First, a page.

Wednesday, August 25, 2010

Long-time Roanoke SCLC activist quits over “bailout”

Jeff Artis at Juneteenth Celebration

Jeff Artis outspoken civil rights activist has a “beef” with the Roanoke branch of the Southern Christian Leadership Conference (SCLC) and for that matter with the NAACP too. Artis has served in various capacities with the SCLC.

Artis was President of the SCLC briefly in 2008 and up until now served on the board of directors. Both Brenda Hale, President of the NAACP and Bishop Edward Mitchell President of the SCLC do not support a “bailout” of the Voting Rights Act of 1965.

The “bailout” is only that portion of the Voting Rights Act that allows a jurisdiction to bypass Department of Justice  approval when relocating voting precincts. The electoral board brought the issue up claiming it would save time and expense.

Both Mitchell and Hale are “totally against it” remembering how hard they fought for African-American rights in the 60s. Perneller Chubb-Wilson President Emeritus who remembers it clearly was very disturbed by the prospect of “chipping away at the Voting Rights Act.”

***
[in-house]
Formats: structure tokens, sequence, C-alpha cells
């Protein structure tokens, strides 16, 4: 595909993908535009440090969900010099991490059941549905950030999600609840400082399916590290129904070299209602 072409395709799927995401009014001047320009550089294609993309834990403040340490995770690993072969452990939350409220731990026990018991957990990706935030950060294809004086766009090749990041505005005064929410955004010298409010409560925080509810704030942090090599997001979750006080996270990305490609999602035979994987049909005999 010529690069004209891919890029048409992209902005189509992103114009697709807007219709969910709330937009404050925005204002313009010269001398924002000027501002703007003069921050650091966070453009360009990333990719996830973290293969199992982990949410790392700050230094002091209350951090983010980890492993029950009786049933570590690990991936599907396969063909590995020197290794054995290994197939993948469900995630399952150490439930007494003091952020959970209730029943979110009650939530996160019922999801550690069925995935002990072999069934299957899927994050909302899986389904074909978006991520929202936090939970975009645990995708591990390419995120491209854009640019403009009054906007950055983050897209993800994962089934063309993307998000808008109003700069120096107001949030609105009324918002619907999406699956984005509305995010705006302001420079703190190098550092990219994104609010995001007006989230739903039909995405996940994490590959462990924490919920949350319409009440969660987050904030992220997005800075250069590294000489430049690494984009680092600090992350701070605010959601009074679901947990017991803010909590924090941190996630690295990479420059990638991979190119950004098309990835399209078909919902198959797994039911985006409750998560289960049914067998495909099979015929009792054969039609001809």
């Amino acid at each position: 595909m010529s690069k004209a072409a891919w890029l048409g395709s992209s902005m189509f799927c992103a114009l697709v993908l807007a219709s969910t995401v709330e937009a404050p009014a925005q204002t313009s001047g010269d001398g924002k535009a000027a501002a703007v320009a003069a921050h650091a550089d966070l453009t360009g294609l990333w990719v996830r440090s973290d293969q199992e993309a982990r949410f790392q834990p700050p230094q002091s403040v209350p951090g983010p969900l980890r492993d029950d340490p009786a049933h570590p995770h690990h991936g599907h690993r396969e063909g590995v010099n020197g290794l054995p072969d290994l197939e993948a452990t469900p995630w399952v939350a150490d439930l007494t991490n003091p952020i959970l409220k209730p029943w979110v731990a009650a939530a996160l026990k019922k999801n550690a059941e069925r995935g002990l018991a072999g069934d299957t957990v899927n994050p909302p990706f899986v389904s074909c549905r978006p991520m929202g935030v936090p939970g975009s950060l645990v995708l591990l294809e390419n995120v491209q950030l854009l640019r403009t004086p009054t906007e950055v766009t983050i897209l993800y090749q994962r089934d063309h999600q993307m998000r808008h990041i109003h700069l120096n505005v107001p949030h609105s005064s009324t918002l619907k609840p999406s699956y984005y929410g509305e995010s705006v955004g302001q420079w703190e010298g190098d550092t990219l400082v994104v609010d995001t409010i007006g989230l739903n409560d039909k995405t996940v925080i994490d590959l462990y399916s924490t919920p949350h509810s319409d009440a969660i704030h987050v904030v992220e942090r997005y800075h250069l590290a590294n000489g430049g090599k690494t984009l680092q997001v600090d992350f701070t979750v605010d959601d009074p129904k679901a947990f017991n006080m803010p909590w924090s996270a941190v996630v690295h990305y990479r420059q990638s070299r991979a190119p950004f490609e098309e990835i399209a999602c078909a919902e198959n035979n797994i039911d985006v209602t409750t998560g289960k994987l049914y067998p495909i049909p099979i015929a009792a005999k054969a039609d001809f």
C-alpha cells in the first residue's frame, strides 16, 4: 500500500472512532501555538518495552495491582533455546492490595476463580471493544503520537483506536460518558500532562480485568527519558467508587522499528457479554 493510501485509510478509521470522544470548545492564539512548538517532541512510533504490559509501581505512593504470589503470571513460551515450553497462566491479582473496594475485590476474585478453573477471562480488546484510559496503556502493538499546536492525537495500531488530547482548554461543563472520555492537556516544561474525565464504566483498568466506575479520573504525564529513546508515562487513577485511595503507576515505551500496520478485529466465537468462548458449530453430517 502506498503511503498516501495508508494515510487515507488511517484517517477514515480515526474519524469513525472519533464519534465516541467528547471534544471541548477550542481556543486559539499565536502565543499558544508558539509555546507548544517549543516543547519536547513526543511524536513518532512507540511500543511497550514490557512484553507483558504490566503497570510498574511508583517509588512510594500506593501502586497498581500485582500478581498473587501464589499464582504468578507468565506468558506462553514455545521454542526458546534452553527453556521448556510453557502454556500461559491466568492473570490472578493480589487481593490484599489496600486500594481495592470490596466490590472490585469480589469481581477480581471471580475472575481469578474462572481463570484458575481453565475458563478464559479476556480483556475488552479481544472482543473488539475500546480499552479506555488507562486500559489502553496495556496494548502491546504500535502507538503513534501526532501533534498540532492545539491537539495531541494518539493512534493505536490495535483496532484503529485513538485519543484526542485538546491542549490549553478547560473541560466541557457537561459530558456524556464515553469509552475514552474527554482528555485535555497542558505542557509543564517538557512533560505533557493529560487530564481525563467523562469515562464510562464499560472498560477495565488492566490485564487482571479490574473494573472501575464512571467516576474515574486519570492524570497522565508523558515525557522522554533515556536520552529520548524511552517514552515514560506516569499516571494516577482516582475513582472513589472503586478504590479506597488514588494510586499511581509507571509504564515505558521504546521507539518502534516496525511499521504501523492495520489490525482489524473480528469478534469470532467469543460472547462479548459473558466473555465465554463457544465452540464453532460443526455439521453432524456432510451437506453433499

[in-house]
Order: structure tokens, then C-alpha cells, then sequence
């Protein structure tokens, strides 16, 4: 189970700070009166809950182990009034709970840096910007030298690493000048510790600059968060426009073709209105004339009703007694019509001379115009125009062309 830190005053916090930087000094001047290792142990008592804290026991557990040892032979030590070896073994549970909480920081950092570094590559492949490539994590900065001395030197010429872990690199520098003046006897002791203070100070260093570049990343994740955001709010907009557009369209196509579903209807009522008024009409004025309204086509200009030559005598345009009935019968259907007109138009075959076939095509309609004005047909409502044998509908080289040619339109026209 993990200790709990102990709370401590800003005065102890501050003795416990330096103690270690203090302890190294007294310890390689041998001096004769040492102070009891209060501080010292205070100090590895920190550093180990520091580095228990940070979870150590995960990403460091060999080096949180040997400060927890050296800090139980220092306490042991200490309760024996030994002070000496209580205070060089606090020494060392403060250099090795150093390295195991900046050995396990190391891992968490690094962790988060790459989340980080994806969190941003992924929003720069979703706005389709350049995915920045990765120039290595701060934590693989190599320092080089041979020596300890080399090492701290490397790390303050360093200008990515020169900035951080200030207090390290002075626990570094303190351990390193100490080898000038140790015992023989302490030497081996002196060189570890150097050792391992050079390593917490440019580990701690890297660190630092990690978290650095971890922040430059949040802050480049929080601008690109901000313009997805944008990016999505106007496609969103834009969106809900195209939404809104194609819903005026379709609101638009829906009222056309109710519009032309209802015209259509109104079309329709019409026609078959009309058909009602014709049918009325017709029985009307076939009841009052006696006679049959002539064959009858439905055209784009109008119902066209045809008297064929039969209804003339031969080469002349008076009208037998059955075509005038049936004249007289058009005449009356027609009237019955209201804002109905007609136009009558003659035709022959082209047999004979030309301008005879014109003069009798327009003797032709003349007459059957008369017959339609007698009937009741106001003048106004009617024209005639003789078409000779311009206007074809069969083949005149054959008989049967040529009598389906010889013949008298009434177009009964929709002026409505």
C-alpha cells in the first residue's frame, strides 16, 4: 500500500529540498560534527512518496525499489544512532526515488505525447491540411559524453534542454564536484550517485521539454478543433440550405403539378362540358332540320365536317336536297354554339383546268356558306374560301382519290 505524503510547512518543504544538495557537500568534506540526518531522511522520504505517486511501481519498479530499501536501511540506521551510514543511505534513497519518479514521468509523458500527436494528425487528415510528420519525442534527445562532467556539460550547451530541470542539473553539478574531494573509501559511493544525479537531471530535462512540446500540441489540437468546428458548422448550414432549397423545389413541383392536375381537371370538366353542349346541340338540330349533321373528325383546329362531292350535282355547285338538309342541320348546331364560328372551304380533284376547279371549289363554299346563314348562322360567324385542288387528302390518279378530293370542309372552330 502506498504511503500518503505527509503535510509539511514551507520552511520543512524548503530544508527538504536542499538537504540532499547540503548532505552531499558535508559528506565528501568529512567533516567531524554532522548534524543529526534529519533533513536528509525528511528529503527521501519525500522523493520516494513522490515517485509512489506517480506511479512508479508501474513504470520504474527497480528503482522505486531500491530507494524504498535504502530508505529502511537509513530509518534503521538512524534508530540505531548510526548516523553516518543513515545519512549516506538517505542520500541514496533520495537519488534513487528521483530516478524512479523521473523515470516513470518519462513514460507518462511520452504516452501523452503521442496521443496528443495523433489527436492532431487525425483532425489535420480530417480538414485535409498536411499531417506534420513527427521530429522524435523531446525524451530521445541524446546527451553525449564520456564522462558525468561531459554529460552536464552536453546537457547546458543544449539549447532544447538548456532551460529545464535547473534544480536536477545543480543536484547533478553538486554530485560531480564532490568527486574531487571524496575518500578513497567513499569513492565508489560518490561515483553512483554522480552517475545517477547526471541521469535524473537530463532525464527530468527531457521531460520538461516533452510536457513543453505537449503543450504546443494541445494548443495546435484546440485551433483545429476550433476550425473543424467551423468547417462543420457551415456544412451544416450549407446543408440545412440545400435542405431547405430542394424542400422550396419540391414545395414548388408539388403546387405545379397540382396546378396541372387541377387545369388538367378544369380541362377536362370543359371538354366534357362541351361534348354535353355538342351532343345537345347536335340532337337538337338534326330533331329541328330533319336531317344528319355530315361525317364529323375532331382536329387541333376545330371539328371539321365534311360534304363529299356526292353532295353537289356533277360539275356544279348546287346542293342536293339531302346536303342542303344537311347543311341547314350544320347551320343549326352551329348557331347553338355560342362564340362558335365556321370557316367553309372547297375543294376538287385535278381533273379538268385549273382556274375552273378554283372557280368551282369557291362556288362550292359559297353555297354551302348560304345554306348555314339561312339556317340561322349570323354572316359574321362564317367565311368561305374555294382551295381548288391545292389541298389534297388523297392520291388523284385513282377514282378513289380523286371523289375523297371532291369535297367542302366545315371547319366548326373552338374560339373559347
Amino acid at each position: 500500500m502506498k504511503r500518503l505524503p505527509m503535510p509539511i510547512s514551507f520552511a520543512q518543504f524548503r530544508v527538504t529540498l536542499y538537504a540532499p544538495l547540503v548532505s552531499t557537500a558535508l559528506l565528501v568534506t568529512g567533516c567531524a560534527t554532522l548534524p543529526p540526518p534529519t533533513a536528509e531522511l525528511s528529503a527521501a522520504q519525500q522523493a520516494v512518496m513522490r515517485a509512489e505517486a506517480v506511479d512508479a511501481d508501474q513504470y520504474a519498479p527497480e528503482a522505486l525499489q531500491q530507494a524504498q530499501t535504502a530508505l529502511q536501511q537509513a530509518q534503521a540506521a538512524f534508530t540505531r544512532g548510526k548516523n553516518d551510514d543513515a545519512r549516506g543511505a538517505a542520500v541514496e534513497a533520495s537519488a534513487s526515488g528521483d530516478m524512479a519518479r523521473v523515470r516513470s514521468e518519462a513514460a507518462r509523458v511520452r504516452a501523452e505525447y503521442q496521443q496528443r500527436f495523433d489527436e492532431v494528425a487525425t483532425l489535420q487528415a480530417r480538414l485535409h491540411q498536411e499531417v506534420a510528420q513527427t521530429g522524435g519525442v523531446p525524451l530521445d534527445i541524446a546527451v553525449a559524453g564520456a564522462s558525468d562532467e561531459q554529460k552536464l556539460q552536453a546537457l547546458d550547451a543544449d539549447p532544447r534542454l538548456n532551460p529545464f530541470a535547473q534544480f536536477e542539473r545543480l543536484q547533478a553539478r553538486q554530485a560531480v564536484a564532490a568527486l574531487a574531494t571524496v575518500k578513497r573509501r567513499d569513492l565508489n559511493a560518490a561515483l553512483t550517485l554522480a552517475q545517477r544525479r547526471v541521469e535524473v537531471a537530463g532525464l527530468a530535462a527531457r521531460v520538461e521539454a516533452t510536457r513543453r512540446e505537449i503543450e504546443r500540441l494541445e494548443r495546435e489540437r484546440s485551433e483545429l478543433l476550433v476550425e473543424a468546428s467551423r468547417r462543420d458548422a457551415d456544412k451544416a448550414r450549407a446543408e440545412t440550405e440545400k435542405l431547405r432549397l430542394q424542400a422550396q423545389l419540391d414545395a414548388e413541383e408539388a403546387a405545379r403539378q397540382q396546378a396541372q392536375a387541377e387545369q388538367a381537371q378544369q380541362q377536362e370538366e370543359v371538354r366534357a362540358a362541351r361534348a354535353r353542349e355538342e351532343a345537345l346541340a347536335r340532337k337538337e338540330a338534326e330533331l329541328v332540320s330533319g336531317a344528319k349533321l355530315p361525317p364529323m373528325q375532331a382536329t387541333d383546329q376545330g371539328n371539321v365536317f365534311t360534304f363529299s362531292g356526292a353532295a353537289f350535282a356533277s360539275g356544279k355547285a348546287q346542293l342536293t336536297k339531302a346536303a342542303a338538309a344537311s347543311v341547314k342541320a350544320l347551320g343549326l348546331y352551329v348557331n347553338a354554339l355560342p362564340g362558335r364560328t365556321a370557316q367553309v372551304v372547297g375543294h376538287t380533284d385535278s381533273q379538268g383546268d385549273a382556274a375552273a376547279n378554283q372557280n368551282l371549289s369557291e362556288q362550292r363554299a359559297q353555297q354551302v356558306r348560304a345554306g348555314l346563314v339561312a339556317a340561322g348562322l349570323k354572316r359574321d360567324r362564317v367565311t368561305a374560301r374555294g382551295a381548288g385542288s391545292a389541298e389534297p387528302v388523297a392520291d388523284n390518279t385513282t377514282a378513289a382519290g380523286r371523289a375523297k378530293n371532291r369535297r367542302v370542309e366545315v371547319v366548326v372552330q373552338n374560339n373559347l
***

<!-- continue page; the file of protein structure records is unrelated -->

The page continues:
They contend that it would open the door to dismantling other provisions of the act they fought so hard for.

Artis on the other hand said on his blog, “There is no racism in voting in Roanoke, Va. There hasn’t been for quite some time. If people in Roanoke, Va. don’t or won’t register to vote or vote on Election Day, they only have themselves to blame.” He has been with the SCLC for 15 years and bluntly calls the opposition of Hale and Mitchell “wrong in withholding their support [for the bailout].”

Hale along with her brother Dan Hale spoke at the August 16 city council meeting heading off any thoughts of moving precincts without first obtaining Justice Department approval. They garnered the support of council member Sherman Lea.

Three precincts will be moved due to demolition of one site, sale of a firehouse and another precinct that failed the more stringent requirements of the ADA. These precinct moves must still go through the DOJ approval process that can take up to 60 days. The November elections are just around the corner and in some cases according to city attorney Bill Hackworth elections were held before receiving DOJ approval of a precinct move – with fingers crossed.

Read more: Roanoke City Council gets read the Voting Rights Act

Posted By Valerie Garner

Categories: Community



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